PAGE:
Face Frame Alignment

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I read in my Building Kitchen Cabinets book that the face frame should be aligned so that it's flush with the inside bottom of the case. However looking around Home Expo all their cabinets have about a 1/4" lip between the face frame and the cabinet bottom (and it's like that in our current cabinets). Thoughts ?
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Shoot for close to flush; say less than 1/32" higher than the bottom of the cabinet. Perfectly flush is a mark of attention to detail and some cabinetmakers make the FF flush with the bottom as a matter of course. Others leave it a bit higher.
David
damian penney wrote:

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It's a production thing. If you are building fine furniture you design the edges to be exactly together and hand plane them to an exact smooth finish, gently creating razor thin curls of wood as classiscal music wafts slowly through the shop.
In the real world, you design them with a 1/4 overlap so as long as you get withing 3/16 it's all good baby and you bang it on with your nail gun as Howard Stern blasts out of the raspy stereo speakers in the corner.
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snipped-for-privacy@gmail.com says...

I make mine flush because I like them that way and I'd like to think I turn out a far better cabinet then what you'll find at Home Expo but, when you come right down to it, it really doesn't make a hell of a lot of difference in the functionality of the cabinet.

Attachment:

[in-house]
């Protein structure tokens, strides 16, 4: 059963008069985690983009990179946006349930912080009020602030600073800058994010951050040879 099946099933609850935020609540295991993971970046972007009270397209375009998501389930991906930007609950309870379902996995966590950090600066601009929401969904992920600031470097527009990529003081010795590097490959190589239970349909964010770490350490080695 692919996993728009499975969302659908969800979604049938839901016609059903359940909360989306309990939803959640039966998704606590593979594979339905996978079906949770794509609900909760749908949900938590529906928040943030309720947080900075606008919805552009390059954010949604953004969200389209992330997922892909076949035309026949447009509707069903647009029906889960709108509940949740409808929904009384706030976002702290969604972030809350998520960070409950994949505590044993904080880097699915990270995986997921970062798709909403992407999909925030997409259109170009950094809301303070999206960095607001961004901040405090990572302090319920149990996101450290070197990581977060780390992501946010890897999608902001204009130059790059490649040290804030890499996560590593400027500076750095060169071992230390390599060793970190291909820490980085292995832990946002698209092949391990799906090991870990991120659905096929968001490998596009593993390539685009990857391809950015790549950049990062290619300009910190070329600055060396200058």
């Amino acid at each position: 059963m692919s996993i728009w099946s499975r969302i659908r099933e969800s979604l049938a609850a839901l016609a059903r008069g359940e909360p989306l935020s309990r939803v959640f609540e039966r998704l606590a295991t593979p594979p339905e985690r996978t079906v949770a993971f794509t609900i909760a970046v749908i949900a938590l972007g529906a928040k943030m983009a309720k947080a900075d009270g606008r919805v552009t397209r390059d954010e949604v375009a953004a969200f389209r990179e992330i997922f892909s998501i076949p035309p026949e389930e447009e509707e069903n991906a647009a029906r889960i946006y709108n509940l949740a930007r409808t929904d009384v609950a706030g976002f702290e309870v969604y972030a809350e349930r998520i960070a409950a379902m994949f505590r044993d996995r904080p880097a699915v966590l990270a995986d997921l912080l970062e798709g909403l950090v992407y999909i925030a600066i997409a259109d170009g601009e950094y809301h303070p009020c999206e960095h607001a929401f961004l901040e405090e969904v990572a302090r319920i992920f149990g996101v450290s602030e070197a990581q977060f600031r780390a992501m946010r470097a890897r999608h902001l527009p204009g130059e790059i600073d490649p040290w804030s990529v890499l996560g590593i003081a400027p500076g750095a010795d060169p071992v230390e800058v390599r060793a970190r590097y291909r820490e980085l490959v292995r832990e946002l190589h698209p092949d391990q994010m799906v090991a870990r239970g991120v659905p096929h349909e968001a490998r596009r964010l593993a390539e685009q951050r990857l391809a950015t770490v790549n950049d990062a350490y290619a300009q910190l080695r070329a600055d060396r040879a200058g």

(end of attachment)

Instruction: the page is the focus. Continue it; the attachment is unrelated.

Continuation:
--
Mike G.
Heirloom Woods
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Be kind to SWMBO, if the frame is not flush it leaves a little place for crud to catch. If flush, it is much easier to wipe clean.
--

Roger Shoaf

About the time I had mastered getting the toothpaste back in the tube, then
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should
1/4"
that
I
lot
I guess I'm not getting this. To make it flush would mean the width of the face frame at the bottom would be no more than 3/4" (the thickness of the wood it is covering). Isn't that right?
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Flush just on the inner edge of the face frame. The frame can be as wide as you like.
-- Regards, Doug Miller (alphageek-at-milmac-dot-com)
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Doug Miller wrote:

of
thickness
wide as

Ok, but you'd have a big edge of the face frame hanging over the edge of the cabinet, right? Any pics to demonstrate what this might look like?
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Yes. So what? That's the way the bottom rail of most cabinets is attached anyway.

Looks like a normal cabinet.
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=========||
In the above, assume the == line is the bottom of the cabinet and the || line is the face frame. The face frame is usually about 1 1/2 inches and the bottom of the cabinet is usually 3/4 inch. In a base cabinet there is no problem since the lower part of the face frame stands clear of the floor, and on a wall cabinet the overhang is no problem either as the face frame just hangs down a little.
Note I could not figure out how to get the top of the || to be flush with the top of the == so use your imagination here. Also if you look at the cabinets in your kitchen or bathroom you can probably see it in real life.
--

Roger Shoaf

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Roger Shoaf wrote:

edge